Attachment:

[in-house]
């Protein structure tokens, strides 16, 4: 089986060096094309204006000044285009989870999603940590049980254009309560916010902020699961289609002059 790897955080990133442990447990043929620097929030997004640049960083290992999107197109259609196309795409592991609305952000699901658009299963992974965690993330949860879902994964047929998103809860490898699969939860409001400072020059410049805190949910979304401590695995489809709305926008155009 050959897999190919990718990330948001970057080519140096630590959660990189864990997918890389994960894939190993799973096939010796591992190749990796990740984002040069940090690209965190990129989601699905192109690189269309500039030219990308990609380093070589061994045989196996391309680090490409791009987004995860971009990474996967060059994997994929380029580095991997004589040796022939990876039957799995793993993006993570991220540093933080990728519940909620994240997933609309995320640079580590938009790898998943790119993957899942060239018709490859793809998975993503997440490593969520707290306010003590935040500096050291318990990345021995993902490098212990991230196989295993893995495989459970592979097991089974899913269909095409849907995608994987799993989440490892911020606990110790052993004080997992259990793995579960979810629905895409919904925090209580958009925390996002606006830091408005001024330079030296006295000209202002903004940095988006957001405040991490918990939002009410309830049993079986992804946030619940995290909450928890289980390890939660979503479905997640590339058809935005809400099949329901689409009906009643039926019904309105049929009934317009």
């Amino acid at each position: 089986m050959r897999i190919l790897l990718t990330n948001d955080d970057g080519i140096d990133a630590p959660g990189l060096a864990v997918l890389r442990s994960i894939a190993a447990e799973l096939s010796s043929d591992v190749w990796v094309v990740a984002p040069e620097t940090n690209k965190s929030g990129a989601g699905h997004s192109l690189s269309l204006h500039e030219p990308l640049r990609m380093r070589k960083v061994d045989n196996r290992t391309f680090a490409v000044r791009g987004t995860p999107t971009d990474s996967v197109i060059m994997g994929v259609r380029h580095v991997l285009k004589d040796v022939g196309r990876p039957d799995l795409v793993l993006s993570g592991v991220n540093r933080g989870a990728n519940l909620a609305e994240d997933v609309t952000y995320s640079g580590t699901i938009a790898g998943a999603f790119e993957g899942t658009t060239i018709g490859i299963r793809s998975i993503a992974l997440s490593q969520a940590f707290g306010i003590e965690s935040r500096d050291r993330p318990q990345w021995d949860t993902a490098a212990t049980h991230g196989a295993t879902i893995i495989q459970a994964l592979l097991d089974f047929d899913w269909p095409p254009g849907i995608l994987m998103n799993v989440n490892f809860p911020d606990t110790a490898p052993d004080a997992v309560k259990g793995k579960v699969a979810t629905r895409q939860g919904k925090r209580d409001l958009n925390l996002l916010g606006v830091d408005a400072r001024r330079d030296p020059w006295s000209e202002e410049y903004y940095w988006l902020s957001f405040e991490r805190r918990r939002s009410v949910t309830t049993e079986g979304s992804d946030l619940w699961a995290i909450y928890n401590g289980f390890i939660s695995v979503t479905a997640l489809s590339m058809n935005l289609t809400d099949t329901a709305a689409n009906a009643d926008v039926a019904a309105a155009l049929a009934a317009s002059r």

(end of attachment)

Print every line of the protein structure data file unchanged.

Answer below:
[in-house]
């Protein structure tokens, strides 16, 4: 089986060096094309204006000044285009989870999603940590049980254009309560916010902020699961289609002059 790897955080990133442990447990043929620097929030997004640049960083290992999107197109259609196309795409592991609305952000699901658009299963992974965690993330949860879902994964047929998103809860490898699969939860409001400072020059410049805190949910979304401590695995489809709305926008155009 050959897999190919990718990330948001970057080519140096630590959660990189864990997918890389994960894939190993799973096939010796591992190749990796990740984002040069940090690209965190990129989601699905192109690189269309500039030219990308990609380093070589061994045989196996391309680090490409791009987004995860971009990474996967060059994997994929380029580095991997004589040796022939990876039957799995793993993006993570991220540093933080990728519940909620994240997933609309995320640079580590938009790898998943790119993957899942060239018709490859793809998975993503997440490593969520707290306010003590935040500096050291318990990345021995993902490098212990991230196989295993893995495989459970592979097991089974899913269909095409849907995608994987799993989440490892911020606990110790052993004080997992259990793995579960979810629905895409919904925090209580958009925390996002606006830091408005001024330079030296006295000209202002903004940095988006957001405040991490918990939002009410309830049993079986992804946030619940995290909450928890289980390890939660979503479905997640590339058809935005809400099949329901689409009906009643039926019904309105049929009934317009």
């Amino acid at each position: 089986m050959r897999i190919l790897l990718t990330n948001d955080d970057g080519i140096d990133a630590p959660g990189l060096a864990v997918l890389r442990s994960i894939a190993a447990e799973l096939s010796s043929d591992v190749w990796v094309v990740a984002p040069e620097t940090n690209k965190s929030g990129a989601g699905h997004s192109l690189s269309l204006h500039e030219p990308l640049r990609m380093r070589k960083v061994d045989n196996r290992t391309f680090a490409v000044r791009g987004t995860p999107t971009d990474s996967v197109i060059m994997g994929v259609r380029h580095v991997l285009k004589d040796v022939g196309r990876p039957d799995l795409v793993l993006s993570g592991v991220n540093r933080g989870a990728n519940l909620a609305e994240d997933v609309t952000y995320s640079g580590t699901i938009a790898g998943a999603f790119e993957g899942t658009t060239i018709g490859i299963r793809s998975i993503a992974l997440s490593q969520a940590f707290g306010i003590e965690s935040r500096d050291r993330p318990q990345w021995d949860t993902a490098a212990t049980h991230g196989a295993t879902i893995i495989q459970a994964l592979l097991d089974f047929d899913w269909p095409p254009g849907i995608l994987m998103n799993v989440n490892f809860p911020d606990t110790a490898p052993d004080a997992v309560k259990g793995k579960v699969a979810t629905r895409q939860g919904k925090r209580d409001l958009n925390l996002l916010g606006v830091d408005a400072r001024r330079d030296p020059w006295s000209e202002e410049y903004y940095w988006l902020s957001f405040e991490r805190r918990r939002s009410v949910t309830t049993e079986g979304s992804d946030l619940w699961a995290i909450y928890n401590g289980f390890i939660s695995v979503t479905a997640l489809s590339m058809n935005l289609t809400d099949t329901a709305a689409n009906a009643d926008v039926a019904a309105a155009l049929a009934a317009s002059r």